The Humbling Tragedy of Jesse Jackson Jr.

Once considered a potential presidential candidate, the congressman and son of the famous civil-rights leader resigned his House seat as he negotiates with federal prosecutors. James Warren reports.

Chris Maddaloni / Getty Images

Congressman Jesse Jackson Jr. prides himself on being a student of the Civil War and has for years visited historic battlefields. So when he sent his letter of resignation (PDF) to House Speaker John Boehner on Wednesday, he might well have felt like the besieged Gen. Robert E. Lee surrendering at Appomattox Court House.

What once looked like to be a new era in both Chicago and national politics that began with his 1995 special-election victory to a South Side vacancy has crashed amid political, legal and physical disarray. A born-to-the-political-manor princeling has thrown up a white flag—and the worst may be yet to come.

Jackson has been under an ethical cloud since the election in 2008 of Barack Obama as the first black president—a distinction the namesake son of the famous civil-rights leader was once considered a frontrunner to achieve. The congressman aggressively pressed Gov. Rod Blagojevich to appoint him to the Senate seat that Obama had held, and a House investigation into his dealings with the now-jailed governor had been ongoing.

But Jackson’s departure was reportedly tied to his negotiating a plea agreement in an unrelated criminal investigation involving illegal use of campaign funds to renovate his house. In his letter of resignation—where he said he was stepping down “to focus on restoring my health—Jackson acknowledged that “I am aware of the ongoing federal investigation into my activities and I am doing my best to address the situation responsibly.”

Past the criminal probes, the 47-year-old Jackson’s marriage was challenged by reports of an extramarital affair with a bikini model and Washington waitress and, several months ago, he was hospitalized with bipolar disorder. He took a leave of absence from the House of Representatives in early June—though he did not publicly disclose that fact for more than two weeks and, successfully won reelection in his heavily Democratic district despite not campaigning for a single minute.

“It’s a terrible heart-rending tragedy,” said Mike Flannery, the dean of Chicago political reporters and mainstay of the local Fox affiliate. “He’s a guy who had the world just laid out for him and did little with the opportunity. And now he’s squandered the whole thing.”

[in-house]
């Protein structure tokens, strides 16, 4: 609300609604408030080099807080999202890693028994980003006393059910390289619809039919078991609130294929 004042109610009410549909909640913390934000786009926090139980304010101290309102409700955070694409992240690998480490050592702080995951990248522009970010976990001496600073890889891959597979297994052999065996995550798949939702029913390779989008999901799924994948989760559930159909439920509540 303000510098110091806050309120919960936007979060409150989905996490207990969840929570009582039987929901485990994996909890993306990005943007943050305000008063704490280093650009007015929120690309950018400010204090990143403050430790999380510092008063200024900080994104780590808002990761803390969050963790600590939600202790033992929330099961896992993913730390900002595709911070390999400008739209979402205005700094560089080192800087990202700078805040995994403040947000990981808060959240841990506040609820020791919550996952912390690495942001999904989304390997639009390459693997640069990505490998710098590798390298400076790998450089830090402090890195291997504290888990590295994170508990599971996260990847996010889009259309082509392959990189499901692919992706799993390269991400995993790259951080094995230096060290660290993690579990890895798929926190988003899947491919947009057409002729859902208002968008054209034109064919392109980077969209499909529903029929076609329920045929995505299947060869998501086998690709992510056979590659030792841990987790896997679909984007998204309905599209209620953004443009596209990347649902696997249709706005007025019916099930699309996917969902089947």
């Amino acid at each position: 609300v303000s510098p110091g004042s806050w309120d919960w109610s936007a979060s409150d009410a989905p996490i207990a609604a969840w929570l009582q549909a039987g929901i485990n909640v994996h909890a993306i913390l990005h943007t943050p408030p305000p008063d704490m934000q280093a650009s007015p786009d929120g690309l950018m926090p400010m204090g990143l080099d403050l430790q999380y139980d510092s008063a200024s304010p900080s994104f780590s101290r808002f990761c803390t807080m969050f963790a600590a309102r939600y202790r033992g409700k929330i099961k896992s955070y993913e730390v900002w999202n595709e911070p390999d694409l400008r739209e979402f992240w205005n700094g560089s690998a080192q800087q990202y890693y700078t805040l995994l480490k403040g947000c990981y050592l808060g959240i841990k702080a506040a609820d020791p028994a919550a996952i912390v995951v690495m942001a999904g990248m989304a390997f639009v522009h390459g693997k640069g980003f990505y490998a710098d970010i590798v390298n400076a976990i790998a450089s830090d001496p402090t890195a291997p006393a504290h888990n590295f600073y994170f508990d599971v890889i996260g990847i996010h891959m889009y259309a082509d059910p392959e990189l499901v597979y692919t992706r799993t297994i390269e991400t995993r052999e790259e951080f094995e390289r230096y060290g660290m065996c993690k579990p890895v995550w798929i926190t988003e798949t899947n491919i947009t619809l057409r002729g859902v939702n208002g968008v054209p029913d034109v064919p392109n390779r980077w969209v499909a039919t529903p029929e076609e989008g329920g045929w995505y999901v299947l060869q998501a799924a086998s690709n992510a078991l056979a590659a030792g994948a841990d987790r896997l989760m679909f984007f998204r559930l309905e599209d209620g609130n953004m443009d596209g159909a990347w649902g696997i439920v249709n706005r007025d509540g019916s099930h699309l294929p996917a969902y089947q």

The special election to fill Jackson’s seat is likely to be fiercely contested by local politicians. Will Burns, a Chicago alderman and former Obama legislative aide, is among those likely to run even as he conceded Wednesday that he wasn’t quite sure “what the political fallout will now be.”

“On a personal level, I have a lot of sympathy for him. I do think he offered something different and was a fresh face in the city,” said Burns.

Jackson did inspire a new generation of younger blacks to get involved in politics and built what could be seen as his own machine. He cultivated talent even as he tended to exhibit a distinct arrogance, a my-way-or-the-highway approach that rankled many in the city’s white political establishment including the powerful Daley family.

Jackson himself took office in a 1995 special-election prompted by the resignation of Rep. Mel Reynolds, who left office after he was convicted of sexual assault and other charges from sleeping with a teenaged campaign volunteer. He ran for the seat against a field including a South Side state senator, Alice Palmer, whose decision to run prompted an unknown attorney, Barack Obama, to run for her state legislative seat. Another of the candidates Jackson defeated in that race, Emil Jones, would become an important mentor to neophyte State Sen. Obama, who wound up in Springfield with scant public notice while Jackson headed to the nation’s capital amid significant fanfare.

He was, after all, the son and namesake of Jesse Jackson, the civil-rights leader and 1988 candidate for the Democratic presidential nomination. Jackson Jr.’s victory was seen as heralding an progressive new era in Chicago’s South Side politics, as he had bested an ethically muddy political machine.